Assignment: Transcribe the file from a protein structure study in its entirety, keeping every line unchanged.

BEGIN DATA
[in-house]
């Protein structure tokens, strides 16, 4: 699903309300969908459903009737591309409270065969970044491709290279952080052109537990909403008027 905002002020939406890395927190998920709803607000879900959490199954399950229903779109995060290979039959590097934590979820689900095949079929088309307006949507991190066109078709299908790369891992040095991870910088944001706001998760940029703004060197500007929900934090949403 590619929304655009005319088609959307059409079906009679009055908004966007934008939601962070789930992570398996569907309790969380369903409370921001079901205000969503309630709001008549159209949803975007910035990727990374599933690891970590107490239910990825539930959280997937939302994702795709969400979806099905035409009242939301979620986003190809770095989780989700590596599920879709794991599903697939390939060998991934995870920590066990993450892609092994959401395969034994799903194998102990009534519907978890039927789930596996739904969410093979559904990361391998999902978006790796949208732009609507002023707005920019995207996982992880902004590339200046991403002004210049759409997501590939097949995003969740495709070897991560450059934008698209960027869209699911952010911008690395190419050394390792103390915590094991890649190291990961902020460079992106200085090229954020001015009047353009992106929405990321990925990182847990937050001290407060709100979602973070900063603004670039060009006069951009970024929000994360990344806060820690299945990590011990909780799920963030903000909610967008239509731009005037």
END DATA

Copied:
[in-house]
């Protein structure tokens, strides 16, 4: 699903309300969908459903009737591309409270065969970044491709290279952080052109537990909403008027 905002002020939406890395927190998920709803607000879900959490199954399950229903779109995060290979039959590097934590979820689900095949079929088309307006949507991190066109078709299908790369891992040095991870910088944001706001998760940029703004060197500007929900934090949403 590619929304655009005319088609959307059409079906009679009055908004966007934008939601962070789930992570398996569907309790969380369903409370921001079901205000969503309630709001008549159209949803975007910035990727990374599933690891970590107490239910990825539930959280997937939302994702795709969400979806099905035409009242939301979620986003190809770095989780989700590596599920879709794991599903697939390939060998991934995870920590066990993450892609092994959401395969034994799903194998102990009534519907978890039927789930596996739904969410093979559904990361391998999902978006790796949208732009609507002023707005920019995207996982992880902004590339200046991403002004210049759409997501590939097949995003969740495709070897991560450059934008698209960027869209699911952010911008690395190419050394390792103390915590094991890649190291990961902020460079992106200085090229954020001015009047353009992106929405990321990925990182847990937050001290407060709100979602973070900063603004670039060009006069951009970024929000994360990344806060820690299945990590011990909780799920963030903000909610967008239509731009005037």